News and Analysis
By choosing the right person to fill an upcoming vacancy at the Public Utility Commission of Ohio (PUCO), Gov. Mike DeWine can help control rising energy costs facing Ohioans and Ohio businesses, according to a Jan. 25 editorial by OMA President Ryan Augsburger. The piece was published by the Ohio Capital Journal.
This week, the public corruption trial of former Ohio House Speaker Larry Householder and former FirstEnergy lobbyist Matt Borges got underway in Cincinnati. Householder is accused of receiving $61 million in bribes in exchange for passing House Bill 6, often referred to as the $1 billion nuclear bailout bill.
Opposed by the OMA after its introduction in April 2019, HB 6 was more than just a ratepayer-funded bailout of two nuclear plants. It also included:
- Customer-funded subsidies for two coal-fired power plants (one in Indiana) owned by the Ohio Valley Electric Corporation (OVEC), which is comprised of more than a dozen utility companies. The subsidy, which is still in effect, could cost Ohio customers $1.8 billion by 2030, according to an OMA study. Customers have already paid roughly $190 million, according to this counter.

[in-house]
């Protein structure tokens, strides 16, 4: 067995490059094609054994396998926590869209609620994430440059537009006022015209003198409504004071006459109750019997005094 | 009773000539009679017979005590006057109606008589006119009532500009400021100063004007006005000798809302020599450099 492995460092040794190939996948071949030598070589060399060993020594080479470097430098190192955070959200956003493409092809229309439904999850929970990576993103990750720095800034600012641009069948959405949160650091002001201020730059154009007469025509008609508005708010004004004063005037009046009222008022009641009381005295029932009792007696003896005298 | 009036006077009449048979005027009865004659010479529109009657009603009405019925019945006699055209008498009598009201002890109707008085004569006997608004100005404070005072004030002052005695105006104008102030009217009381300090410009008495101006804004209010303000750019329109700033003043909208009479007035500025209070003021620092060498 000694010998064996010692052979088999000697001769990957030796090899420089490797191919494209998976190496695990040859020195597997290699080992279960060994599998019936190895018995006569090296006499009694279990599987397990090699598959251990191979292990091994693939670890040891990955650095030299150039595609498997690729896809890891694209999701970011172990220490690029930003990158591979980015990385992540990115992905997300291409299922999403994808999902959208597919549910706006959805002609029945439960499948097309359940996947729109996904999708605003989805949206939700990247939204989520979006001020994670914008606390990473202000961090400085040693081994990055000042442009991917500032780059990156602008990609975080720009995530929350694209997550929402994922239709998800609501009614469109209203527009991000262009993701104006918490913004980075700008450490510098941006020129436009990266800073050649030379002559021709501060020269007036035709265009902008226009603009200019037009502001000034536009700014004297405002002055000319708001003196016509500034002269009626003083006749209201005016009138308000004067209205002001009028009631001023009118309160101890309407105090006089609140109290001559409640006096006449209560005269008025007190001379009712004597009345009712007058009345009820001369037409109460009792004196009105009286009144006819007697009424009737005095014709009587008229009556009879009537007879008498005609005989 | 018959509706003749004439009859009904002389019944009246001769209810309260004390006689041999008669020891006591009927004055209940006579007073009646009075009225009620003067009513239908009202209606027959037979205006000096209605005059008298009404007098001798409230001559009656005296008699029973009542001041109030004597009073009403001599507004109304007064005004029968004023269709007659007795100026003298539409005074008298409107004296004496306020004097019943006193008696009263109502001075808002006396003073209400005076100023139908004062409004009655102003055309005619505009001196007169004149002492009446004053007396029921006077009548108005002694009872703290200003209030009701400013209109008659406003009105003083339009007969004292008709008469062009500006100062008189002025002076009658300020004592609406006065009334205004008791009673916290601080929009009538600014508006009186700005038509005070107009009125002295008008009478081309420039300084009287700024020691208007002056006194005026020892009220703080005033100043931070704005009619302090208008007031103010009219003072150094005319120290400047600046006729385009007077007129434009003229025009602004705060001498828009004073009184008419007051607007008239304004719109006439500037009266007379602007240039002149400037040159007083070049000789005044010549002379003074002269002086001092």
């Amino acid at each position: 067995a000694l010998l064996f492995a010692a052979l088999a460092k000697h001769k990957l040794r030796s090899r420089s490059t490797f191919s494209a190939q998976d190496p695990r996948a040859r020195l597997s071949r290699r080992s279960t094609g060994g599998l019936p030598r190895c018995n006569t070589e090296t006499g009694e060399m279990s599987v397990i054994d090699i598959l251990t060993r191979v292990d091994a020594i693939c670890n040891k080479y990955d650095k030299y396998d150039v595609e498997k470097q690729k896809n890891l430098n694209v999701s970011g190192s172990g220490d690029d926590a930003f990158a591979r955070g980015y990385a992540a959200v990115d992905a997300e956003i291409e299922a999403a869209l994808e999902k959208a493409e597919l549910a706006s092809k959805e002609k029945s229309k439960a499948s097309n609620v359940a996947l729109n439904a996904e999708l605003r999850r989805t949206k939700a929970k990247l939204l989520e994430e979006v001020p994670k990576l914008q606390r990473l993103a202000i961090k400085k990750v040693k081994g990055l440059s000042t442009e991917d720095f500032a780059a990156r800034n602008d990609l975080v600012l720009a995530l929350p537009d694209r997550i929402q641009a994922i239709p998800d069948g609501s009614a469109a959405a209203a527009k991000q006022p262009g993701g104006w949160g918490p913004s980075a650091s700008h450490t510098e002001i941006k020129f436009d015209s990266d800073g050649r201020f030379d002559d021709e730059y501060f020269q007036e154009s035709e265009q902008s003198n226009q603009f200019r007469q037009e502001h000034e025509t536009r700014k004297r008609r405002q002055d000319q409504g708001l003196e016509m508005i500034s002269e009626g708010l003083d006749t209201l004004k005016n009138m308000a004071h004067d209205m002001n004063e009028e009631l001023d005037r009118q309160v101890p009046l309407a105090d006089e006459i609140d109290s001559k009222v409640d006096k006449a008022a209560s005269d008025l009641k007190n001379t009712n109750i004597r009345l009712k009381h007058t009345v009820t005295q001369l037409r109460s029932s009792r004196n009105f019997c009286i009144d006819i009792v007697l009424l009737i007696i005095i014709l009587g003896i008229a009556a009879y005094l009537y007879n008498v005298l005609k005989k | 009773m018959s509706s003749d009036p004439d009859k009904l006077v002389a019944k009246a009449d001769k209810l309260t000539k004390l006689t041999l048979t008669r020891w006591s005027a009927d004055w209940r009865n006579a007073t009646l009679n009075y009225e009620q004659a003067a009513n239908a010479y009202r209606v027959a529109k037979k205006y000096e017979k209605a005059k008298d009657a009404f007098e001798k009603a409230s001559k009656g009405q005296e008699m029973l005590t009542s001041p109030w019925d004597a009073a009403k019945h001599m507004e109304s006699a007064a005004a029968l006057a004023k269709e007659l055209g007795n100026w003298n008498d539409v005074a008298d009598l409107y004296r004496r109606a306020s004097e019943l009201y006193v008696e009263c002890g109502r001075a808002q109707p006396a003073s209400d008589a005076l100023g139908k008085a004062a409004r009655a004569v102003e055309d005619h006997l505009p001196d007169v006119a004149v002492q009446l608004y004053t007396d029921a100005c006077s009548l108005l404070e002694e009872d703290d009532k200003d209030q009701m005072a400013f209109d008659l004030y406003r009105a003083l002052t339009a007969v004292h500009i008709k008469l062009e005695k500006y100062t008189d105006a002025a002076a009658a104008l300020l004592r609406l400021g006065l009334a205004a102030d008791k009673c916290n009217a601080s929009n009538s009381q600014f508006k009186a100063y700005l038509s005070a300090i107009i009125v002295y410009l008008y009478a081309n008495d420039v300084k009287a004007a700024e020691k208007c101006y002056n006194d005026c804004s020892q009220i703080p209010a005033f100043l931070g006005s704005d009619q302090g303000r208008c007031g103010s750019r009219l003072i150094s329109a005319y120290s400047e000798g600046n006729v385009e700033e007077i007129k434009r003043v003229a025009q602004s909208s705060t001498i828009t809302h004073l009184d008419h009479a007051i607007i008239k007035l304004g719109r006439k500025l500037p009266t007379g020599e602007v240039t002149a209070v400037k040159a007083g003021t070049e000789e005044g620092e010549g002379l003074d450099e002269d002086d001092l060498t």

- HB 6’s decoupling mechanism, which allowed FirstEnergy to guarantee itself revenue, was repealed by House Bill 128 in 2021. The provision would have increased some Ohioans’ electricity bills by $85 million annually. Some decoupling refunds have been issued, as required by HB 128.
- HB 6’s “significantly excessive earnings test” (SEET) shielded FirstEnergy from up to $50 million in customer refunds owed for 2017-2019. The SEET provision was also repealed by HB 128. The OMA was a party to a $306 million settlement in 2021 that was partly based on the PUCO’s interpretation of the SEET.
See this timeline of HB 6 and the events leading up to the Householder case, published by the Statehouse News Bureau. 1/26/2023